February 11, 2016 - Centre Pompidou-Metz - Sublime. The tremors of the world / Tadashi Kawamata. Under the Water – Metz
February 11, 2016

Centre Pompidou-Metz

Juan Navarro Baldeweg, A Tropical Forest in an Artic Landscape. Application of a Climatic Control System, 1972. © ADAGP, Paris, 2016.

Sublime. The tremors of the world
February 11–September 5, 2016

Tadashi Kawamata. Under the Water – Metz
February 11–August 15, 2016

Centre Pompidou-Metz
1 Parvis des Droits de l'Homme
57020 Metz
France
Hours: Wednesday–Monday 10am–6pm

www.centrepompidou-metz.fr
Facebook / Twitter / Instagram

Sublime. The tremors of the world
February 11–September 5, 2016

Tadashi Kawamata. Under the Water – Metz
February 11–August 15, 2016

Centre Pompidou-Metz
1 Parvis des Droits de l'Homme
57020 Metz
France
Hours: Wednesday–Monday 10am–6pm

www.centrepompidou-metz.fr
Facebook / Twitter / Instagram

Sublime. The tremors of the world
Vibration, stupefaction, "delightful horror," to quote Edmund Burke, are a few words to qualify the experience of the sublime: this singular feeling of attraction mixed with terror that we experience when we are confronted with the outburst and power of the elements. Born at the heart of the 18th century, this aesthetic and philosophic concept weaves the main thread of a reinterpretation of humanity's passionate history with nature. Gathering over a hundred artists, architects, and filmmakers worldwide, from Leonardo da Vinci to Rosa Barba, including, among others, William Turner, Susan Hiller, Dove Allouche, Werner Herzog, Lars von Trier, Robert Smithson, Agnes Denes, or Ana Mendieta, Sublime. The tremors of the world offers a dialogue between ancient and contemporary works. It explores the ambivalent and persisting attraction for the “Nature too far” (Victor Hugo) and catastrophes.

At a time of ecological upheavals and alarmist statements, the exhibition also explores two radical changes in the concept of the sublime: the spectator realising his partial responsibility in the disordered world, and the catastrophe itself, now invisible under the effects of our activity. Lastly, the exhibition evokes the resurgence, since the '60s, of a rekindled bond with nature… An aspiration for re-enchantment, a quest of fusion, reviving a more contemplative iconography of the sublime.

In this journey fluctuating between a philosophy of the 18th century and a contemporary vision, the aesthetic questions cross paths with actual ethical positions and ecological debates. The road outlined by the artists’ investigations—successively watchers and exhibitors—illuminated by a small light perceivable by those who are attentive to it, sheds lights on the tumultuous history of a ravaging and ravaged passion between an occupying species and its ecosystem.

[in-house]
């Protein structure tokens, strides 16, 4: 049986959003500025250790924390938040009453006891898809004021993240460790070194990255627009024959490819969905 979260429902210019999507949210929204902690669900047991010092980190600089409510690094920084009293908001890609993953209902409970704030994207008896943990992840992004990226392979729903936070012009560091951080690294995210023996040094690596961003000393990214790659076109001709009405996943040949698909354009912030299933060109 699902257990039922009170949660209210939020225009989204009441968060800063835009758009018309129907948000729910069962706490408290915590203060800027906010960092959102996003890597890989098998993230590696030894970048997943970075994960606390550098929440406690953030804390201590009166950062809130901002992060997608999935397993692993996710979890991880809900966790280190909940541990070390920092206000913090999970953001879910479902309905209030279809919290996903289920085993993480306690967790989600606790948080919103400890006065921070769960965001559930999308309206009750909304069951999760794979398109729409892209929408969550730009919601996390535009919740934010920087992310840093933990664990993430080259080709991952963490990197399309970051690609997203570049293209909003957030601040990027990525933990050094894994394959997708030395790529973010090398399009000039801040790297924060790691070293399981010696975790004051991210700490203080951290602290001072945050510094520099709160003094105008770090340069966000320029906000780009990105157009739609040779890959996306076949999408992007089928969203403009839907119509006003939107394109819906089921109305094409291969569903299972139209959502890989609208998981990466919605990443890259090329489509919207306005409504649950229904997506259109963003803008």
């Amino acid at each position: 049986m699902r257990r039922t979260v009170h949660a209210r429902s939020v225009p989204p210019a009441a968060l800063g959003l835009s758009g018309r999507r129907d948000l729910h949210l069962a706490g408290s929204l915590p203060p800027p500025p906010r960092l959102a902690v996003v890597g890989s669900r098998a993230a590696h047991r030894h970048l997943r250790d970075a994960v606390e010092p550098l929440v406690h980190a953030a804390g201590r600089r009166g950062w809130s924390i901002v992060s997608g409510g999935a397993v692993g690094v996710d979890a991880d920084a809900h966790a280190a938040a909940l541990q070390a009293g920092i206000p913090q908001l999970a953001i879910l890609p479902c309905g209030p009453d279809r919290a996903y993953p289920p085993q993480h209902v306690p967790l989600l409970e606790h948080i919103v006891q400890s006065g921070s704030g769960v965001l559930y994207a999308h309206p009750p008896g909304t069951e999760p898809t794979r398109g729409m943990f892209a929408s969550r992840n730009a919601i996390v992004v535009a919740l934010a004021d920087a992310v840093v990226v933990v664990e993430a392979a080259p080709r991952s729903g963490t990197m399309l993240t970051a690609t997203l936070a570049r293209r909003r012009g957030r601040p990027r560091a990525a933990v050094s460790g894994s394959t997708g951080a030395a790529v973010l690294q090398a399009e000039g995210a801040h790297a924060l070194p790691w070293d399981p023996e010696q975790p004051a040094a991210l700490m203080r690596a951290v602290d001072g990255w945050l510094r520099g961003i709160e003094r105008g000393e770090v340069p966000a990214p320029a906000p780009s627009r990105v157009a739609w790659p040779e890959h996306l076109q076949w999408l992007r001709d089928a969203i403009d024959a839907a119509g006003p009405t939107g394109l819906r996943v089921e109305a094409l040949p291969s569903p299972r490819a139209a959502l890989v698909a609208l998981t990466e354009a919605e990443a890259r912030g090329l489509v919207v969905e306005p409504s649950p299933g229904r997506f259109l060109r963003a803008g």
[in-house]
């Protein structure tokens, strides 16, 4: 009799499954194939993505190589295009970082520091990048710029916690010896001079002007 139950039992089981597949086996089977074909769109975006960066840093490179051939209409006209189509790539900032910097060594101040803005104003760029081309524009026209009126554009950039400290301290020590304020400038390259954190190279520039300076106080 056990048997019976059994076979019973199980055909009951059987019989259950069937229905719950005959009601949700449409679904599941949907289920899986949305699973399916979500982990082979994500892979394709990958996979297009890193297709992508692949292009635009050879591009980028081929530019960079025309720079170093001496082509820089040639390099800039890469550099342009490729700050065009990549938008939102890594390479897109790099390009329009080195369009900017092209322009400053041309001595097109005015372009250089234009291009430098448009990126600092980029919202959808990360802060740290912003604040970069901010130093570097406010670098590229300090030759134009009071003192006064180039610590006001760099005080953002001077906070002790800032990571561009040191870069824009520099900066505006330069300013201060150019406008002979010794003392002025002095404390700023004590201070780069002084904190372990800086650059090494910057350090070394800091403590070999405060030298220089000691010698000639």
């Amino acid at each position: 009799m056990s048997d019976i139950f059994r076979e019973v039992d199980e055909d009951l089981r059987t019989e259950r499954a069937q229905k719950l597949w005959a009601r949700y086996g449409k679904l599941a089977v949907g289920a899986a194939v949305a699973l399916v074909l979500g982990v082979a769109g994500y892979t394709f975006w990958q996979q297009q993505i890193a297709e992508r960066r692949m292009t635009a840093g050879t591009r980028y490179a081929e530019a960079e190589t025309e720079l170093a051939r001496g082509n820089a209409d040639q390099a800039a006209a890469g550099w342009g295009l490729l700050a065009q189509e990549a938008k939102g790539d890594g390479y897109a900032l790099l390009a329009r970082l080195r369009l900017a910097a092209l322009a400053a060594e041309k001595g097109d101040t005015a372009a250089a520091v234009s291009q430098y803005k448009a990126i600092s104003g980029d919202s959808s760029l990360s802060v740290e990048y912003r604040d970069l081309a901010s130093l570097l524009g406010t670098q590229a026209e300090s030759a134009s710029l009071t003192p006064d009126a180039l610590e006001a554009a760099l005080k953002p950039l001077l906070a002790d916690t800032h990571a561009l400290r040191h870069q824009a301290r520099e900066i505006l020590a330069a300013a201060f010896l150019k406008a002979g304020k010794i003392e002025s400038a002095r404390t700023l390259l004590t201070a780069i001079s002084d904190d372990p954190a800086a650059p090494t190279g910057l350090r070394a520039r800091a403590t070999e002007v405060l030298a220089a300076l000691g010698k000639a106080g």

Reviews, archives, geographical, and volcanologist documents enhance the exhibition to sketch out a genealogy of these tremors of the world.

A program of events and performances by international artists—Danish artist Mette Invargtsen, Swiss artist Pamina de Coulon, American artist Anna Halprin—will accompany the exhibition.

Curator: Hélène Guenin, Centre Pompidou-Metz, assisted by Hélène Meisel


Tadashi Kawamata. Under the Water – Metz
Within the framework of the exhibition Sublime. The Tremors of the World, Japanese artist Tadashi Kawamata recreates for Centre Pompidou-Metz one of his masterful pieces, Under the Water.

The site-specific installation consists of a rogue wave made of reclaimed wood bits and furniture, which seems to spill through the gallery, sweeping away everything on its path, doors, windows, chairs and drawers. Lights from the ceiling break through the cracks, adding to the visitors’ feeling under the water, leaving no breathe.

Silent memorial to the 20,000 missing Japanese who disappeared during the earthquake and the tsunami in March 2011, this spectacular and threatening installation resonates with the gigantic wave that dominates the Forum, generating a moment of astonishment.

Born in 1953 on the island of Hokkaido, Japan, Tadashi Kawamata lives and works in Tokyo and Paris. His works have been presented worldwide during the last 30 years.

Tadashi Kawamata is represented by kamel mennour gallery.

Curator: Hélène Guenin, Centre Pompidou-Metz, assisted by Éléonore Mialonier


Still on view
Cosa mentale
Until March 28, 2016

Coming soon
Musicircus
April 20, 2016–July 17, 2017


Only 85 minutes via high-speed train from Paris.

Related
Share
More
Centre Pompidou-Metz
Share - Sublime. The tremors of the world
Tadashi Kawamata. Under the Water – Metz
  • Share
Close
Next